Slow-moving Typhoon Koppu has weakened after blowing ashore with fierce winds in the north-eastern Philippines, leaving at least two people dead and six others missing, while displacing 16,000 villagers.

Army troops and police were deployed to rescue residents trapped in flooded villages in the hard-hit provinces of Aurora, where the typhoon blew ashore, and Nueva Ecija, a nearby rice-growing province where floodwaters swamped farmlands at harvest time.

After slamming into Aurora’s Casiguran town after midnight, the typhoon weakened and slowed considerably, hemmed in by the Sierra Madre mountain range and a high pressure area in the country’s north and another typhoon far out in the Pacific in the east, government forecaster Gladys Saludes said.

Howling winds knocked down trees and electricity pylons, leaving nine entire provinces without power while floods and small landslides made 25 roads and bridges impassable.

Authorities suspended dozens of flights and sea voyages due to the stormy weather, and many cities cancelled classes.

Small fishing boats are placed at a seawall as strong winds batter Manila. Picture: AP Photo/Bullit Marquez
Small fishing boats are placed at a seawall as strong winds batter Manila. Picture: AP Photo/Bullit Marquez

By the afternoon, the typhoon had veered toward the north from its westward course and was tracked over mountainous Nueva Vizcaya province with sustained winds of 93 miles per hour and gusts of up to 115mph, according to the government’s weather agency.

Satellite images show that the typhoon appeared to be losing its eye, a sign of its dissipating strength, acting weather bureau chief Esperanza Cayanan told reporters, adding that Koppu was forecast to move at a slow pace of 3mph across the north before exiting the main northern island of Luzon on Wednesday.

While weather had begun to improve in some towns, and villagers had started to clear roads of fallen trees and debris, Koppu was still packing a ferocity that could set off landslides and flash floods, officials said.

“There’s still danger,” Mr Cayanan said. “We shouldn’t be complacent.”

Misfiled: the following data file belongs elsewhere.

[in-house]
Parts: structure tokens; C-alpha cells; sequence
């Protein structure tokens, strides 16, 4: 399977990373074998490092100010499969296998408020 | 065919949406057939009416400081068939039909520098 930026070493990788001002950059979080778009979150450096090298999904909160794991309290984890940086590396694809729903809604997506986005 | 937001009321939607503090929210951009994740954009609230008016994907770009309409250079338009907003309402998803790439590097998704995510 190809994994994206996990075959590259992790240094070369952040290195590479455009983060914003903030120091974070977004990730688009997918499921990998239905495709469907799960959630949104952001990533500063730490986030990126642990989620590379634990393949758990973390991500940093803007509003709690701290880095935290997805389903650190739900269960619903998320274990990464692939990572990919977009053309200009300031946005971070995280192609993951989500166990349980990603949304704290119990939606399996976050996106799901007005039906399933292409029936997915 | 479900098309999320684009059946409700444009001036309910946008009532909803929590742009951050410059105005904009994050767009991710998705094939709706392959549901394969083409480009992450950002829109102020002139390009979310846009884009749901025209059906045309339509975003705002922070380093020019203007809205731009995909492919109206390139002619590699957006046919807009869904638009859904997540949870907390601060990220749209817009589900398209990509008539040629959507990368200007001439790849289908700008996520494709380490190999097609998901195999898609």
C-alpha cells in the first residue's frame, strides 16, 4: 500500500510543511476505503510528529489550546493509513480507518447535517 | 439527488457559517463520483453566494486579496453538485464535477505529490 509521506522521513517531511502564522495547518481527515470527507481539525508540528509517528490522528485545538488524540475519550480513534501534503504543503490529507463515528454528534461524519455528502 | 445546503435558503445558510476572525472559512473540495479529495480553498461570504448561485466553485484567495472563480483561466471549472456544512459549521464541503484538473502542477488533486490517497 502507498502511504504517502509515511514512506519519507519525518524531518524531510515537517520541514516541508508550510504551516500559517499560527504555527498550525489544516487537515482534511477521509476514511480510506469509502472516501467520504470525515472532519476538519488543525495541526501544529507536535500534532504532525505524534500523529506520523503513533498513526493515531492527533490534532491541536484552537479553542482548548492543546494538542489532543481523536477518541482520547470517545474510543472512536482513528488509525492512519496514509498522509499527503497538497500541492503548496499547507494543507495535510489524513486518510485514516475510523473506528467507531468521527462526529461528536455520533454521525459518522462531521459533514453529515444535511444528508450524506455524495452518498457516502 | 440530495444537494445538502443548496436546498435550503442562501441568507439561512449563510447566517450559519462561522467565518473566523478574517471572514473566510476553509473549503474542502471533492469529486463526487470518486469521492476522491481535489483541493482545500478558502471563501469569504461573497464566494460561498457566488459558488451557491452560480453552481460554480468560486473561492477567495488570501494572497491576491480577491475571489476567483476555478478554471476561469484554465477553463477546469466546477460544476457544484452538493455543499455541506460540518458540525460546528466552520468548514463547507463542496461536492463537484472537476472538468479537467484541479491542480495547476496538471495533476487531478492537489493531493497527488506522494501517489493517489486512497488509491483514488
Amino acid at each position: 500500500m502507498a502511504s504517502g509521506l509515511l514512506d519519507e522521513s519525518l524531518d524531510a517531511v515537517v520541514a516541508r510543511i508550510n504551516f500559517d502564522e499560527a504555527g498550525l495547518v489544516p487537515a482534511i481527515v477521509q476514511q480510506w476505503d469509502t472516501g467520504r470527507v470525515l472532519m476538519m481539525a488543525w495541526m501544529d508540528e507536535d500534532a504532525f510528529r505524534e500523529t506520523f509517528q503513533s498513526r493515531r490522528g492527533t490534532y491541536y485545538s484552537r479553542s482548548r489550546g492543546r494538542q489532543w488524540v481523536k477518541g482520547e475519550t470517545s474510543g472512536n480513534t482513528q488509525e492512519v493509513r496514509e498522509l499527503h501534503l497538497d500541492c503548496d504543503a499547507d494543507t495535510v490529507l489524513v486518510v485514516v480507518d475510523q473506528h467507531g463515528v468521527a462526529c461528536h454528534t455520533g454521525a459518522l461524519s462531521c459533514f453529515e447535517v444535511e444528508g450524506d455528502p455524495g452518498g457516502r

A teenager was pinned to death by a fallen tree, which also injured four people and damaged three houses in suburban Quezon city in the Manila metropolis. In Subic town, north west of Manila, a concrete wall collapsed and killed a 62-year-old woman and injured her husband.

A man was electrocuted in northern Tarlac province and two bodies were seen being swept by floodwaters in Nueva Ecija, but authorities were trying to determine whether those were typhoon-related deaths.

A family seeks shelter under a plastic sheet by a concrete wall as Koppu rages. Picture: AP Photo/Bullit Marquez. Picture: AP Photo/Bullit Marquez
A family seeks shelter under a plastic sheet by a concrete wall as Koppu rages. Picture: AP Photo/Bullit Marquez. Picture: AP Photo/Bullit Marquez

Three fishermen were reported missing in northern Bataan province, along with three other men in Aurora’s Baler town, according to the Office of Civil Defence.

President Benigno Aquino III and disaster-response agencies have warned that Koppu’s rain and winds may potentially bring more damage with its slow speed. But Mr Saludes, the government forecaster, said there was less heavy rain than expected initially in some areas, including in Manila, but fierce winds lashed many regions.

A wayward barge carrying coal and 10 crew drifted dangerously close to a breakwater and marina in Manila Bay. A tugboat positioned to prevent the barge from drifting away.

Koppu, Japanese for “cup,” is the 12th storm to hit the Philippines this year. An average of 20 storms and typhoon each year batter the archipelago, one of the world’s most disaster-prone countries.

In 2013, Typhoon Haiyan, one of the most ferocious storms on record to hit land, barrelled through the central Philippines, levelling entire towns and leaving more than 7,300 people dead or missing.


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